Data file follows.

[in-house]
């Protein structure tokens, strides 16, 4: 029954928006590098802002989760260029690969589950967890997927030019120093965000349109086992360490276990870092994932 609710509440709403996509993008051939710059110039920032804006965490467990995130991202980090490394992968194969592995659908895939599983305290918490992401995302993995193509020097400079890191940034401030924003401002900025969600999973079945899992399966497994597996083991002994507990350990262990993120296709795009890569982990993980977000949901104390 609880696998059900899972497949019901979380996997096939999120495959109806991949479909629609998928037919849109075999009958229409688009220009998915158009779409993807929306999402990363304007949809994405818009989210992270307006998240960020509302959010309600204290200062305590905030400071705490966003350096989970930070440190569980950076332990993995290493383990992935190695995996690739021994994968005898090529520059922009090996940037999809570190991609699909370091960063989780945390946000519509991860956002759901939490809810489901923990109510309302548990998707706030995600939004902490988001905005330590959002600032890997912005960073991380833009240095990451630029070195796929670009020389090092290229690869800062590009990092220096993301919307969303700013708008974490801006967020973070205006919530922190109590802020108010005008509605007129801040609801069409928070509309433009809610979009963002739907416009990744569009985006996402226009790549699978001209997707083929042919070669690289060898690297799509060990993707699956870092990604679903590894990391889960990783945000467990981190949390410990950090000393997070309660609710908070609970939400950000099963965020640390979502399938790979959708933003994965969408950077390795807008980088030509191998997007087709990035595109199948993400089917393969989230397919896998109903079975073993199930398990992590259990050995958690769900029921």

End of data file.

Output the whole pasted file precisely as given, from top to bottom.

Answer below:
[in-house]
């Protein structure tokens, strides 16, 4: 029954928006590098802002989760260029690969589950967890997927030019120093965000349109086992360490276990870092994932 609710509440709403996509993008051939710059110039920032804006965490467990995130991202980090490394992968194969592995659908895939599983305290918490992401995302993995193509020097400079890191940034401030924003401002900025969600999973079945899992399966497994597996083991002994507990350990262990993120296709795009890569982990993980977000949901104390 609880696998059900899972497949019901979380996997096939999120495959109806991949479909629609998928037919849109075999009958229409688009220009998915158009779409993807929306999402990363304007949809994405818009989210992270307006998240960020509302959010309600204290200062305590905030400071705490966003350096989970930070440190569980950076332990993995290493383990992935190695995996690739021994994968005898090529520059922009090996940037999809570190991609699909370091960063989780945390946000519509991860956002759901939490809810489901923990109510309302548990998707706030995600939004902490988001905005330590959002600032890997912005960073991380833009240095990451630029070195796929670009020389090092290229690869800062590009990092220096993301919307969303700013708008974490801006967020973070205006919530922190109590802020108010005008509605007129801040609801069409928070509309433009809610979009963002739907416009990744569009985006996402226009790549699978001209997707083929042919070669690289060898690297799509060990993707699956870092990604679903590894990391889960990783945000467990981190949390410990950090000393997070309660609710908070609970939400950000099963965020640390979502399938790979959708933003994965969408950077390795807008980088030509191998997007087709990035595109199948993400089917393969989230397919896998109903079975073993199930398990992590259990050995958690769900029921």